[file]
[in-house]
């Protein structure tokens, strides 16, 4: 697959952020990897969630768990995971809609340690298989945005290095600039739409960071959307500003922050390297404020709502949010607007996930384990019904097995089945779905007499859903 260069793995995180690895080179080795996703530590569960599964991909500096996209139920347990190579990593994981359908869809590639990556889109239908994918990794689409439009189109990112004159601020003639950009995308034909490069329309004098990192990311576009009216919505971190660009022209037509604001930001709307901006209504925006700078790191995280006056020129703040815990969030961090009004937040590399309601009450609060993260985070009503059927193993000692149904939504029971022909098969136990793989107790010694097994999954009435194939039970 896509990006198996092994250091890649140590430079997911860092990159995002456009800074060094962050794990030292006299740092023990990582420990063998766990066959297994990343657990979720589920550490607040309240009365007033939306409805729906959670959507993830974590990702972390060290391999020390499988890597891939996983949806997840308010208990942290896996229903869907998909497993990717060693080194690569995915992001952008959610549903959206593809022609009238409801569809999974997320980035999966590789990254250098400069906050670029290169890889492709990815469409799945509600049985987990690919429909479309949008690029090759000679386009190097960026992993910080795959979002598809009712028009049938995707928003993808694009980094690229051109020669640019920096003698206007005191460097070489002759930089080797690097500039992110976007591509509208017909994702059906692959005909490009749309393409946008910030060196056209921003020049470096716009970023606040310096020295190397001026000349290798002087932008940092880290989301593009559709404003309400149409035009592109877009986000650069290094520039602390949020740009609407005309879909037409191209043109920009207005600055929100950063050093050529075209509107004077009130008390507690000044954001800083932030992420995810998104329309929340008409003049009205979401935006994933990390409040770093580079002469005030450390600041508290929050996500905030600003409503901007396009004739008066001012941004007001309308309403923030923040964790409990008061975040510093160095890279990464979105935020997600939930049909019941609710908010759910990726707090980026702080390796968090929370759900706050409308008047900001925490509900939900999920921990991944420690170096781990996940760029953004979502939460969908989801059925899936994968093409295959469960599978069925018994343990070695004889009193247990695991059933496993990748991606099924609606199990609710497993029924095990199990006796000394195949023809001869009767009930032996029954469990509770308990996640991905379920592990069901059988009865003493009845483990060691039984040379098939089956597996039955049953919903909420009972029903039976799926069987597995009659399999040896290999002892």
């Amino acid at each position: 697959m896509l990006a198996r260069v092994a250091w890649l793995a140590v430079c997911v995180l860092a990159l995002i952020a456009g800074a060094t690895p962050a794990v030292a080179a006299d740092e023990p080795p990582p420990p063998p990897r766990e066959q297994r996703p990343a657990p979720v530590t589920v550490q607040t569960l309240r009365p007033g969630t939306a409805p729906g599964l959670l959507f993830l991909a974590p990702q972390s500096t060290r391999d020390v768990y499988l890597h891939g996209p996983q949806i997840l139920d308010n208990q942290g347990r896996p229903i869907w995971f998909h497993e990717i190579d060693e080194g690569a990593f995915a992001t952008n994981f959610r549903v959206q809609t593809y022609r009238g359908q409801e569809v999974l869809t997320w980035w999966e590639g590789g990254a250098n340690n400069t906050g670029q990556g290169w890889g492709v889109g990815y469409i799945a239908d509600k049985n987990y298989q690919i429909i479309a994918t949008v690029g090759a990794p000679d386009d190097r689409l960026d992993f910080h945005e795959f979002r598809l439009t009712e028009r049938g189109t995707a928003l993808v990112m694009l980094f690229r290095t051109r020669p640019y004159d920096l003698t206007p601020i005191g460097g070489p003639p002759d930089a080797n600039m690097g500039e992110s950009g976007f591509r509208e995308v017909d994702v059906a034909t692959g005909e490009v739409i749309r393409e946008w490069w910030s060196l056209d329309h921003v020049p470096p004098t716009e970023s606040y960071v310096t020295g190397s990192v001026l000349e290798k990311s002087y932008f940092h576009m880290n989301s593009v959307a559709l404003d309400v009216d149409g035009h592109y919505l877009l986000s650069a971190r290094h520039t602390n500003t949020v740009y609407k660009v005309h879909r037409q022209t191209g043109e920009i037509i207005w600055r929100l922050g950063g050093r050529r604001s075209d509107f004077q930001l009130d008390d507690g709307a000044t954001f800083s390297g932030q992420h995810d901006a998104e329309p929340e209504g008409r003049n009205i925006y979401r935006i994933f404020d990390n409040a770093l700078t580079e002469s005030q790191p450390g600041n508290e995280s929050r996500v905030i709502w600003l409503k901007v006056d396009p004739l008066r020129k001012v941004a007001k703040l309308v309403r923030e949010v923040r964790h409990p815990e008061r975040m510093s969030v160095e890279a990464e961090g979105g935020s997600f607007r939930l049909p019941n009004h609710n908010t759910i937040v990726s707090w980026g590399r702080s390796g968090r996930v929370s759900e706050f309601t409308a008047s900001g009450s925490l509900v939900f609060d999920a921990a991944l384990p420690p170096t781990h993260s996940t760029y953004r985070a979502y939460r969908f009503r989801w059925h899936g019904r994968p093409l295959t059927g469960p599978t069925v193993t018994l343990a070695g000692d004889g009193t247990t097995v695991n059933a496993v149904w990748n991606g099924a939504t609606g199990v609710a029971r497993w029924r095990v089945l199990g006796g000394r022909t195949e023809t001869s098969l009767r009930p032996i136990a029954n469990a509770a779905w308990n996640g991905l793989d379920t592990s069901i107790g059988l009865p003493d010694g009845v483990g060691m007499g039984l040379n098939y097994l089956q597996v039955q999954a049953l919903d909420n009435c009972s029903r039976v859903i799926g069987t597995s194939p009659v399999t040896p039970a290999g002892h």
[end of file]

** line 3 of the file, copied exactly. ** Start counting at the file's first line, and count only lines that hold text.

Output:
């Amino acid at each position: 697959m896509l990006a198996r260069v092994a250091w890649l793995a140590v430079c997911v995180l860092a990159l995002i952020a456009g800074a060094t690895p962050a794990v030292a080179a006299d740092e023990p080795p990582p420990p063998p990897r766990e066959q297994r996703p990343a657990p979720v530590t589920v550490q607040t569960l309240r009365p007033g969630t939306a409805p729906g599964l959670l959507f993830l991909a974590p990702q972390s500096t060290r391999d020390v768990y499988l890597h891939g996209p996983q949806i997840l139920d308010n208990q942290g347990r896996p229903i869907w995971f998909h497993e990717i190579d060693e080194g690569a990593f995915a992001t952008n994981f959610r549903v959206q809609t593809y022609r009238g359908q409801e569809v999974l869809t997320w980035w999966e590639g590789g990254a250098n340690n400069t906050g670029q990556g290169w890889g492709v889109g990815y469409i799945a239908d509600k049985n987990y298989q690919i429909i479309a994918t949008v690029g090759a990794p000679d386009d190097r689409l960026d992993f910080h945005e795959f979002r598809l439009t009712e028009r049938g189109t995707a928003l993808v990112m694009l980094f690229r290095t051109r020669p640019y004159d920096l003698t206007p601020i005191g460097g070489p003639p002759d930089a080797n600039m690097g500039e992110s950009g976007f591509r509208e995308v017909d994702v059906a034909t692959g005909e490009v739409i749309r393409e946008w490069w910030s060196l056209d329309h921003v020049p470096p004098t716009e970023s606040y960071v310096t020295g190397s990192v001026l000349e290798k990311s002087y932008f940092h576009m880290n989301s593009v959307a559709l404003d309400v009216d149409g035009h592109y919505l877009l986000s650069a971190r290094h520039t602390n500003t949020v740009y609407k660009v005309h879909r037409q022209t191209g043109e920009i037509i207005w600055r929100l922050g950063g050093r050529r604001s075209d509107f004077q930001l009130d008390d507690g709307a000044t954001f800083s390297g932030q992420h995810d901006a998104e329309p929340e209504g008409r003049n009205i925006y979401r935006i994933f404020d990390n409040a770093l700078t580079e002469s005030q790191p450390g600041n508290e995280s929050r996500v905030i709502w600003l409503k901007v006056d396009p004739l008066r020129k001012v941004a007001k703040l309308v309403r923030e949010v923040r964790h409990p815990e008061r975040m510093s969030v160095e890279a990464e961090g979105g935020s997600f607007r939930l049909p019941n009004h609710n908010t759910i937040v990726s707090w980026g590399r702080s390796g968090r996930v929370s759900e706050f309601t409308a008047s900001g009450s925490l509900v939900f609060d999920a921990a991944l384990p420690p170096t781990h993260s996940t760029y953004r985070a979502y939460r969908f009503r989801w059925h899936g019904r994968p093409l295959t059927g469960p599978t069925v193993t018994l343990a070695g000692d004889g009193t247990t097995v695991n059933a496993v149904w990748n991606g099924a939504t609606g199990v609710a029971r497993w029924r095990v089945l199990g006796g000394r022909t195949e023809t001869s098969l009767r009930p032996i136990a029954n469990a509770a779905w308990n996640g991905l793989d379920t592990s069901i107790g059988l009865p003493d010694g009845v483990g060691m007499g039984l040379n098939y097994l089956q597996v039955q999954a049953l919903d909420n009435c009972s029903r039976v859903i799926g069987t597995s194939p009659v399999t040896p039970a290999g002892h």